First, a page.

petak, 27. rujna 2013.

Antonymes - There Can Be No True Beauty Without Decay (2013)

Melankolija stvorena polusrušenim crkvama, trulim žicama i zarobljenim, izgladnjelim zvukovima s polja.

Not long to go now for what is undoubtedly going to be one of the albums of the year...
Ian M Hazeldine records under the alias Antonymes, hailing from Hawarden, a small village in North Wales, whose most famous inhabitant was William Ewart Gladstone. He creates atmospheric melodies, using various pianos, celesta, strings, church organ and field recordings, and has had releases on Soundcolours, Cathedral Transmissions, Hidden Shoal, Time Released Sound and Rural Colours.
With a long standing interest in music making and active listening, Hazeldine works with any influences, from his surrounding landscape to the artists he has worked with. His compositions often take on a semi-improvised structure with accidental atmospheres used as a starting point. As well as his own projects, Hazeldine also works with Marconi Union’s Richard Talbot, under the name Prospector. He also works as a graphic designer, film maker and photographer, having art directed many of the Hibernate releases including our critically acclaimed vinyl series, and has worked with many other artists and labels including Facture, Field Rotation and Olan Mill.
In late 2009 Antonymes released ‘Beauty Becomes the Enemy of the Future’ on Cathedral Transmissions of which the CD is now unavailable. Since then he has revisited the album, which has culminated a new release, ‘There Can Be No True Beauty Without Decay’. Hazeldine’s own reworkings are intertwined with those of friends Ian Hawgood, Isnaj Dui, Offthesky, Field Rotation, Wil Bolton, Spheruleus and James Banbury to create an album of captivating melancholy and beauty. The guest reworkings venture into other, darker territories, where one might be harder pressed to identify the original material.
The sleeve features beautiful images of the North Wales landscape by Richard Outram, fitting the music perfectly.  -Dan

Beauty is evident even in the decay of things. Rust will come to claim everything, but the dilapidated, disused building on the corner of the abandoned street still creeps with the secret beauty of intruding ivy, running over its outer walls as it dances silently to the past, and a brilliant shoot of light can still reflect triumphantly through a broken mirror. In the end, you can’t stop the dust from falling over everyone you love, everyone you care about. You can only delay it or accept it.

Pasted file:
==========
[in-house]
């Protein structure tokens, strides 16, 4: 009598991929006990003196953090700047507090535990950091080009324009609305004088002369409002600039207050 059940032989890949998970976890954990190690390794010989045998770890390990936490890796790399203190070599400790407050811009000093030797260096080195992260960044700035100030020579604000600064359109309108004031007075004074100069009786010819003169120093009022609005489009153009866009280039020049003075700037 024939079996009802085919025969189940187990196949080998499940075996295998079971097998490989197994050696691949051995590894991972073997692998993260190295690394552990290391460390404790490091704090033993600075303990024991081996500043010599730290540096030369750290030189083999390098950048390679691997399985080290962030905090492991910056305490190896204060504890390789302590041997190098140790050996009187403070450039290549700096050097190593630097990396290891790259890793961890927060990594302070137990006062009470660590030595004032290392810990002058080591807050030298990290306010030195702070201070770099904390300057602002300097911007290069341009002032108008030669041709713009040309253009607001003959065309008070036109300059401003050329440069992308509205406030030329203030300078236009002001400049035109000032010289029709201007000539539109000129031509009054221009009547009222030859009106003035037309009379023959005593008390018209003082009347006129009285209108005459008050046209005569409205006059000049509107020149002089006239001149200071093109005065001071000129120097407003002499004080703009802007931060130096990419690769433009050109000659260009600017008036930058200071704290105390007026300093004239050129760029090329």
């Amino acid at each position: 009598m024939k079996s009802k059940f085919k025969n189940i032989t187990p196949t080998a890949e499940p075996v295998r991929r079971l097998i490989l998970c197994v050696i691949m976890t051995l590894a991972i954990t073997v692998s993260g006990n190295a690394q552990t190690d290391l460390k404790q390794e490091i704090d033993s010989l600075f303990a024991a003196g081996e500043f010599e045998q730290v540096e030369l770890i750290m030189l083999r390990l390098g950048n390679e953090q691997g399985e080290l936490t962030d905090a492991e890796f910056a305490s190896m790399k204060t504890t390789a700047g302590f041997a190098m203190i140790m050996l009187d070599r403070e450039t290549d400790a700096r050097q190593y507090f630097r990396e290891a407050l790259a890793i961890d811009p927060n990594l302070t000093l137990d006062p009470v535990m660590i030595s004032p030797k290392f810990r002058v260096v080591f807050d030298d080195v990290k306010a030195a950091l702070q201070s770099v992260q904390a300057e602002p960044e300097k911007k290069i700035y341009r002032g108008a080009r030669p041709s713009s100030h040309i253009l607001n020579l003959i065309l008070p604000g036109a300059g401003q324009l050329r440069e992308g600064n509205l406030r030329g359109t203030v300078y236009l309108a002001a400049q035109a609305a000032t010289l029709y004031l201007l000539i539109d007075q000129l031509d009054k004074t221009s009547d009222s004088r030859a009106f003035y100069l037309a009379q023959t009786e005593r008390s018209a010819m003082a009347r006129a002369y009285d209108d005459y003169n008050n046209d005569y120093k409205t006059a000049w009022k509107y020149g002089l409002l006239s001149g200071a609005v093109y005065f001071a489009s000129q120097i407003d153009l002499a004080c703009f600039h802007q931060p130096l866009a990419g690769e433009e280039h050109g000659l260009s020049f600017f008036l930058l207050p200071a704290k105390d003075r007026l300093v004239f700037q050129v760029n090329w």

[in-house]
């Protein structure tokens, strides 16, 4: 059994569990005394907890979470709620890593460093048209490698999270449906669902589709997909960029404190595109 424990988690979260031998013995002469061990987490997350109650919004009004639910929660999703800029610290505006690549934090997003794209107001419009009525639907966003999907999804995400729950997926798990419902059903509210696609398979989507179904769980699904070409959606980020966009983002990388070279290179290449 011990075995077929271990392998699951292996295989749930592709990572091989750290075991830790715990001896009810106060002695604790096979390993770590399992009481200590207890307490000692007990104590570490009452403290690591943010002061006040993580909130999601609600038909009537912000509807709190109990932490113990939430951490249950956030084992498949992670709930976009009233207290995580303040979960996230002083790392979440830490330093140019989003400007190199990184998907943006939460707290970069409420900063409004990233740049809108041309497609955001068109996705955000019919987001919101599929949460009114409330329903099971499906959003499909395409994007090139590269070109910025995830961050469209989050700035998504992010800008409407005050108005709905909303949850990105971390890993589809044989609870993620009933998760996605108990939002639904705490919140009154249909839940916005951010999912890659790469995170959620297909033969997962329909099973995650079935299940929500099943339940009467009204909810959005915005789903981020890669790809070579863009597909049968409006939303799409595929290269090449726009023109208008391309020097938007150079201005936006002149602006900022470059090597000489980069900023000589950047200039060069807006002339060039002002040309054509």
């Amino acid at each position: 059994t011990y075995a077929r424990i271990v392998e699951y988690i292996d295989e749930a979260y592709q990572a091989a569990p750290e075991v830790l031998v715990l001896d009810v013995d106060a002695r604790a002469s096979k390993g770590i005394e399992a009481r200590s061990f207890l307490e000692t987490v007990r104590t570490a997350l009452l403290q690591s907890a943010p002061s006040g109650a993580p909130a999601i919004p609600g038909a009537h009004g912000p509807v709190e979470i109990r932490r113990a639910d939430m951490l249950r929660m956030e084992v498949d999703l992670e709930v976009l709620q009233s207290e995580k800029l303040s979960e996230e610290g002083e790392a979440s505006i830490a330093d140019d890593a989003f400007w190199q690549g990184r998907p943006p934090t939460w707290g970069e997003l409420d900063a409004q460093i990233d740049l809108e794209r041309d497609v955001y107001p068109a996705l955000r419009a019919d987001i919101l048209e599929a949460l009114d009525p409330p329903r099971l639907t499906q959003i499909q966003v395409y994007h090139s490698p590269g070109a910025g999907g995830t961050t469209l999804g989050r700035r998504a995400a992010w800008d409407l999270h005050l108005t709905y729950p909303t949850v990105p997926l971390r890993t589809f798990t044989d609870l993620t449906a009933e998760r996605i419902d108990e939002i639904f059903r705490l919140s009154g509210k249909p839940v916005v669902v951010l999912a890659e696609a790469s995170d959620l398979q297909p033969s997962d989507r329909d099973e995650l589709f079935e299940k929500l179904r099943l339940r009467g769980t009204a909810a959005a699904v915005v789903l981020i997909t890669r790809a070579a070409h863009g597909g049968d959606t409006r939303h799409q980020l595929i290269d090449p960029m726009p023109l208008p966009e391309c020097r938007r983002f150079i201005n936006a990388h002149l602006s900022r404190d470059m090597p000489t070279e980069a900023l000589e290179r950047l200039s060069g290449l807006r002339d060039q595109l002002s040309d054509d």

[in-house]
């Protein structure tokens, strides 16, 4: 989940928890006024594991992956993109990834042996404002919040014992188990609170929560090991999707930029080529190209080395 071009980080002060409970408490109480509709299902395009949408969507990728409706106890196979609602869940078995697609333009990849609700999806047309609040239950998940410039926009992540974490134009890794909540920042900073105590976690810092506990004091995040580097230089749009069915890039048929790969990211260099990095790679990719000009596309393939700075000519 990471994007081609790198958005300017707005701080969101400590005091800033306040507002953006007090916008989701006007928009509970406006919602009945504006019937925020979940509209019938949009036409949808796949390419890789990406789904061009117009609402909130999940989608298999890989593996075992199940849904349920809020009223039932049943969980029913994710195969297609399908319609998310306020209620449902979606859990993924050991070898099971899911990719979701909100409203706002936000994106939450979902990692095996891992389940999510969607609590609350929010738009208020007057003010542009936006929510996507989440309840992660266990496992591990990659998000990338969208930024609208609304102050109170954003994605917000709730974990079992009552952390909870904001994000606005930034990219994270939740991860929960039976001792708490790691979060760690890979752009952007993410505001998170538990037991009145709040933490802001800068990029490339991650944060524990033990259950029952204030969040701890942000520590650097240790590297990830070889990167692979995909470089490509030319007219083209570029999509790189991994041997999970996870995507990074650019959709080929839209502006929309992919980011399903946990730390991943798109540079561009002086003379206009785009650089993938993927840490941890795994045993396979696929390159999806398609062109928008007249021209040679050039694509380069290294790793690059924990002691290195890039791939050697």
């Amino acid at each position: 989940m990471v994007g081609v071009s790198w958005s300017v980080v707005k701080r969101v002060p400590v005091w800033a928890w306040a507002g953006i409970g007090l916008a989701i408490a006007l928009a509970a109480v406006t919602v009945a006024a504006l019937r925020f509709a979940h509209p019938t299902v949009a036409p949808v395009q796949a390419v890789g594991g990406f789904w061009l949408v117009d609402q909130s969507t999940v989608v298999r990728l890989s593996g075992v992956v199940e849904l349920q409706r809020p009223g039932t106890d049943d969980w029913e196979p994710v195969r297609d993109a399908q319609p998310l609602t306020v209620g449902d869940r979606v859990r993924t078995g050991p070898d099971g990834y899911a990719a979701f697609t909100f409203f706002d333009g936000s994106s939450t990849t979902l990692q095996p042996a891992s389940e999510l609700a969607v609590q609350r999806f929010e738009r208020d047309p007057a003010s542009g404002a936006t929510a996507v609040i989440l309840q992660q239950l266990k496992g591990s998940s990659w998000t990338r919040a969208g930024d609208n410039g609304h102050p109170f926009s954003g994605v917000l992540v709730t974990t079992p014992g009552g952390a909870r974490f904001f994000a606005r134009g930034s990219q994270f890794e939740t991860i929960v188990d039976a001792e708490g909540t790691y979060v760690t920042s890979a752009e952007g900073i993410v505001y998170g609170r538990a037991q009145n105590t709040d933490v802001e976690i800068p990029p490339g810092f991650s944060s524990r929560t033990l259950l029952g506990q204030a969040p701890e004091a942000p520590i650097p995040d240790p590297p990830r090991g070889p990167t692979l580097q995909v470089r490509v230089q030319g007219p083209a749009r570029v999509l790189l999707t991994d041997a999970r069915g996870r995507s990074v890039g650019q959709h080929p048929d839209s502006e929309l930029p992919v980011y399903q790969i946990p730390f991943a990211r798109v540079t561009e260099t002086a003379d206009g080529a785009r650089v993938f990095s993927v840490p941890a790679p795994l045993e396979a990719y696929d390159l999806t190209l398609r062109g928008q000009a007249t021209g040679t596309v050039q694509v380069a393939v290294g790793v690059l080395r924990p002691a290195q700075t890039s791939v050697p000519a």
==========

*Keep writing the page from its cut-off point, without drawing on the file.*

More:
Once pristine, the first shudder of a bass note is accompanied by a higher, gentle melody, itself a victim to the corrosive, crumbling stone of age. The piano sounds as if it is dusted with age, an old instrument that, despite its years, still revels in tranquil, slow-developing beauty. The major, minor and seventh chords are rich in their timbre, giving the music an unbelievably warm and earthy sound as the decay eats away unnoticed.
The rural, roaming flashes of pleasant, green-tinted scenery rolls in on a tired mind that secretes faded, melancholic memories. ‘Strange Light’ is a hazy, luminescent orb of ambience that undulates quietly and then begins to shake and break up towards the end. The decay can be heard corroding into the atmosphere, masked as a deep rumble that in any other situation would seem highly invasive, that which seeks to rob the skin of life, the theft that goes continually unpunished.
The autumnal brunette changes colour like the shift of the season, but the recent shoots of wispy white hair are just as beautiful a colour as the darker brown; the kind, frail smile has surrendered to the passage of time, but it shines wholesomely with beauty; true beauty. In our youth obsessed culture, true beauty is often lost or dead on arrival, buried under the camouflage of make-up and mascara. Surrendering to the natural beauty that comes with age can almost seem unusual or unnatural deep in the concrete jungle; the posters of a smiling blonde sink into the subconscious and tell you you’re doing it wrong. It’s something that’s almost against the norm, regarded by some as a taboo subject.
Ian M Hazeldine is more concerned with the true beauty that we come into contact with on a regular basis. There is nothing artificial.